TAGALOG: A Brief Look at a National Language

Carl Rubino

Australian National University


Published in Amida Magazine 4:4, 1998.

Tagálog (Pilipino) was officially declared the national language of the Philippines (wikang pambansâ ng Pilipinas) on July 4, 1946 following a law drafted six years before. With over 90 distinct languages in the country, the Philippine government deemed it necessary to choose one of them as the basis for a national language. Contenders for this title included the eight 'major' languages of the archipelago (languages having at least one million speakers, see map), but the final round boiled down to two top contenders: Cebuano, with the largest number of native speakers, and Tagalog, the language of Manila, the capital. To the utter joy of many Manileños, Tagalog won, and from this day non-Tagalog first graders are required to learn Tagalog.

Filipinos are taught at an early age that Pilipino is truly a national language, created using the maugnayin 'amalgamating' approach of selecting a vocabulary that is representative of all of the languages of the archipelago, with Tagalog serving as the standard. In reality, very few words native to the country used in Pilipino are of non-Tagalog origin, new words are often coined from the colonial European languages which still have official status: English and Spanish.
The modernisation of Tagalog was originally left in the hands of the National Language Academy which wrote the official balarilà 'grammar' and attempted to fill many lexical deficiencies. The Lupon sa Aghám 'Committee on Science' was also responsible for coining words relating to science. Tagalog, for instance, does not have a word for 'gravity'. The Lupon sa Agham immediately recognised that an Ilocano word, dagsen nearly expressed the cognate ideas of weightiness and seriousness, and adopted it, changing it to dagsin to fit the phonetics of Tagalog. Since Tagalog is a morphologically complex language (has many affixes, prefixes, suffixes and even infixes), it was relatively easy to coin new derivations also from dagsin 'gravity'. Among those proposed were kadagsinan 'gravitation', kadagsinain 'gravitational', dagsinsukatin 'gravimetric', dagsinsukatan 'gravimetry', dumagsin 'gravitate', and dumadagsin 'gravitating'.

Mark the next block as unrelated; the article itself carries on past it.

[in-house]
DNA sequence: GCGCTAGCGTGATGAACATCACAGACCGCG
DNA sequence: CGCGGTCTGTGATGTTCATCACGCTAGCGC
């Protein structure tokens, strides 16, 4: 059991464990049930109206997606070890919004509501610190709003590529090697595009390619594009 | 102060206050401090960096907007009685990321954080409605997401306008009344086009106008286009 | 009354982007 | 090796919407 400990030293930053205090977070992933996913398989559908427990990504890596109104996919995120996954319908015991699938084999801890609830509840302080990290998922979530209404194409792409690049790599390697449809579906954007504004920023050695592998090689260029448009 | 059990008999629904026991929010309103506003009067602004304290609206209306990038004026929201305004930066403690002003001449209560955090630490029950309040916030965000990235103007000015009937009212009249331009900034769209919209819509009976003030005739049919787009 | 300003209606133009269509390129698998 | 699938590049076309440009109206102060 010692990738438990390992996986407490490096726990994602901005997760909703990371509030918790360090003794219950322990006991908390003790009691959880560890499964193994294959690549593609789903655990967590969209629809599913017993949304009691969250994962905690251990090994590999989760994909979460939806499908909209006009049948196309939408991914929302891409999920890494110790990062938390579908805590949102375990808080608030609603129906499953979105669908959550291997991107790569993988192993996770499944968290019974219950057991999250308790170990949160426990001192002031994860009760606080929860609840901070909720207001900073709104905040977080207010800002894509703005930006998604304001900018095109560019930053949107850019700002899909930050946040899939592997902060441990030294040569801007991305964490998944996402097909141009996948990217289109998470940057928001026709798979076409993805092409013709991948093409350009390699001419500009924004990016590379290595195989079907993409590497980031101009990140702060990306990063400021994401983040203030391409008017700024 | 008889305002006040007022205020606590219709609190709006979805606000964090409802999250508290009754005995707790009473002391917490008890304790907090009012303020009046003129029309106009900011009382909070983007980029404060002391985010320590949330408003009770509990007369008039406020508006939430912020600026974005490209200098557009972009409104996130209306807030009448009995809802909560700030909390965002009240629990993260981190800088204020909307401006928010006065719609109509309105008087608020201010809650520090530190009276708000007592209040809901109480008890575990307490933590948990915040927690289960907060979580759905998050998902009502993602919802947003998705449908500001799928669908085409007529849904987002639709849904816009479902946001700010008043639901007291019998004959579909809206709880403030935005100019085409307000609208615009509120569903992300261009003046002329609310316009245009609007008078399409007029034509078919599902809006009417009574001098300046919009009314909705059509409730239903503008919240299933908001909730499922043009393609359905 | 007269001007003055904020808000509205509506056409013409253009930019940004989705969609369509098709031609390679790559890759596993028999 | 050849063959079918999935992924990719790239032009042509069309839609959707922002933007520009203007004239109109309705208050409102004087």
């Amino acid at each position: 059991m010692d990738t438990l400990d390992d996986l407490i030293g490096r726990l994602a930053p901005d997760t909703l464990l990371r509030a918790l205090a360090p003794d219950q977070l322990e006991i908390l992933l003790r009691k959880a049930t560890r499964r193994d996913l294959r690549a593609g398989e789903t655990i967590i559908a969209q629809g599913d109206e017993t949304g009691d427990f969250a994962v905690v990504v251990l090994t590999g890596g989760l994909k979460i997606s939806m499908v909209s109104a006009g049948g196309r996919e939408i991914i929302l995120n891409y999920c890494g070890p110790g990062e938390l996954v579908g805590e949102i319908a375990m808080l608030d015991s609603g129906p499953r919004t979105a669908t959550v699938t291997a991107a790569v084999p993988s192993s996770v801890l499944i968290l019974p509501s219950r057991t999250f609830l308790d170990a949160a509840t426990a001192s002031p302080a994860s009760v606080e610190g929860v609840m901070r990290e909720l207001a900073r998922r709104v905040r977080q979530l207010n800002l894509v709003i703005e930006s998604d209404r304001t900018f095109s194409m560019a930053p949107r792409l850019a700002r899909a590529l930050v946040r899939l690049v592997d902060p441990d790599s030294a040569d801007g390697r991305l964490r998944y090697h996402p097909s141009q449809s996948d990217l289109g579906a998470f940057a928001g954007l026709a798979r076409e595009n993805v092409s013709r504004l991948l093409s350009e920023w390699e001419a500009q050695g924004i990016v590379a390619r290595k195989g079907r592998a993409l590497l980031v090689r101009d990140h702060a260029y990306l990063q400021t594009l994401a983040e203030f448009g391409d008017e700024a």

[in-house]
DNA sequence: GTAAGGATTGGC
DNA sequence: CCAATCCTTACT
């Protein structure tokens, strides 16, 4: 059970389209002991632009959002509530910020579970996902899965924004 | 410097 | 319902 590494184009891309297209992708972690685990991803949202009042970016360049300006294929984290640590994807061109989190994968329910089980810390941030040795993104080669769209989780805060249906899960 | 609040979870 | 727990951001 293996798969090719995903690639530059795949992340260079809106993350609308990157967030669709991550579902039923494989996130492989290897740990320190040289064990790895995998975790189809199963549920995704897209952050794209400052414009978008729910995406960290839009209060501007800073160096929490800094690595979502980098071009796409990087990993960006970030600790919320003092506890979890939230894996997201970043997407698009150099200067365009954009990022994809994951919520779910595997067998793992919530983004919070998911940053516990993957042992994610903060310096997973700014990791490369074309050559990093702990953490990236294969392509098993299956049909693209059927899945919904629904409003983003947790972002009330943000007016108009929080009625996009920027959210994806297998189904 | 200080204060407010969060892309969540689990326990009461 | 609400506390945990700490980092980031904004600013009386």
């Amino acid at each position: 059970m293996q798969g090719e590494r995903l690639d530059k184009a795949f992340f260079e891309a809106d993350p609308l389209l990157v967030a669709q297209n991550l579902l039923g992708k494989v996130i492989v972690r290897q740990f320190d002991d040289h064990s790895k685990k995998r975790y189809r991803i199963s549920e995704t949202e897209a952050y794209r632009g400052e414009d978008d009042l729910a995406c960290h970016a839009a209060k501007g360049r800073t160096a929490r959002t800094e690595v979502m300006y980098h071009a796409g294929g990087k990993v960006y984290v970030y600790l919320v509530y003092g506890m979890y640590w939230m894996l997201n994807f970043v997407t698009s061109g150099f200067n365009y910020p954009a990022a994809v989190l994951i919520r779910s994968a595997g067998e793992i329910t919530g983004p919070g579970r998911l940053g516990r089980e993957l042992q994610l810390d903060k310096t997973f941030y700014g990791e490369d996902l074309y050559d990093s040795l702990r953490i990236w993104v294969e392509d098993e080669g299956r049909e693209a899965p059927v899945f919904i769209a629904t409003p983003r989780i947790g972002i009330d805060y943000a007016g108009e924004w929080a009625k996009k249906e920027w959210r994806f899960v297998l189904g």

Tagalog, like its sister Philippine languages, is an Austronesian language distantly related to the languages of most of Indonesia, Madagascar, aboriginal Taiwan, most Pacific isles, and parts of New Guinea. Because it has borrowed many words from Spanish, people are likely to think that Tagalog and Spanish are related. Such is not the case. The syntax of Tagalog has not been affected much from over three hundred years of Spanish colonisation.

The structure of Tagalog. Tagalog is a morphologically complex, predicate-initial language, in which the predicate (in many cases, a verb) occupies the initial slot of a sentence:

Umiyák ang batà = cried the child = The child cried.

Tagalog verbs inflect for aspectual distinctions, as English verbs inflect for tense: Umiiyak ang batà 'The child is crying', Iiyák ang batà 'The child will cry'.

Some noteworthy aspects of Tagalog include its 'focus' system in which the nature of the noun in focus is reflected in the verb (see how the bolded Tagalog verb changes form to correspond to the English bolded noun):

Bumili ka ng manggá sa palengke para sa akin.

You bought mangos at the market for me.

Bilhín mo ang manggá sa palengke para sa akin.

Buy the mangos at the market for me.

Bilhán mo ako ng manggá sa palengke.

Buy mangos for me at the market.

Ibilí mo akó ng manggá sa palengke.

Buy mangos for me at the market.

Ipambilí mo ng manggá ang pera ko.

Buy mangos with my money.

Tagalog pronouns do not encode gender. 'He' and 'she' are both expressed with siya. Gender, however, is encoded in some nouns: ate 'older sister' vs. kuya 'older brother'. You may have noticed your Tagalog friends mixing genders every now and then when referring to the same person. Be assured that this does not influence their ability to distinguish gender in the natural world.

Many people have asked me about how different Philippine languages really are. Aside from telling you that monolingual speakers of Tagalog cannot understand even the simplest of Ilocano conversations, or vice-versa, I leave you with the most popular Philippine proverb translated into six Philippine languages. You may notice some structural similarities (i.e. word order) but should see that the differences are quite substantial. Aren't you glad you weren't forced to learn Tagalog in first grade?

PILIPINO PROVERB: "He who does not look back at his past will not reach his destination."

Palawano: Ang indi nakaelam ang anang ing alinan, indi na maelaman anang papakunan.

Ilocano: No saan nga makaammo a mangtaliaw iti naggapuanna, saan a makadanon iti papananna.

Tagalog: Ang di lumilingón sa pinanggalingan, di makaratíng sa paroroonan.

Bikol: Ang dai nalingoy sa hinalean, dai makaabot sa padudumanan.

Ibanag: Y tolay nga ari mallipay ta naggafuanna, ari makadde ta angayan na.

Ilianen Manobo: Ke etew ne kena edlilingey te inpuun din ne kena ebpekeuma diya te edtamanan din.

Did you know that Filipinos had their own writing system before the Spanish colonized them??

 Click here for a sample of the pre-Hispanic Tagalog syllabary or HERE for the Ilocano syllabary.

 Click here if you have never seen a WEEDY SEA DRAGON.

 See the Povedano calendar taken from the 1572 Povedano manuscript. Its pre-Hispanic origin is dubious, but it is nevertheless quite pretty to look at.

 Go to the webpage of Philippine Linguists.

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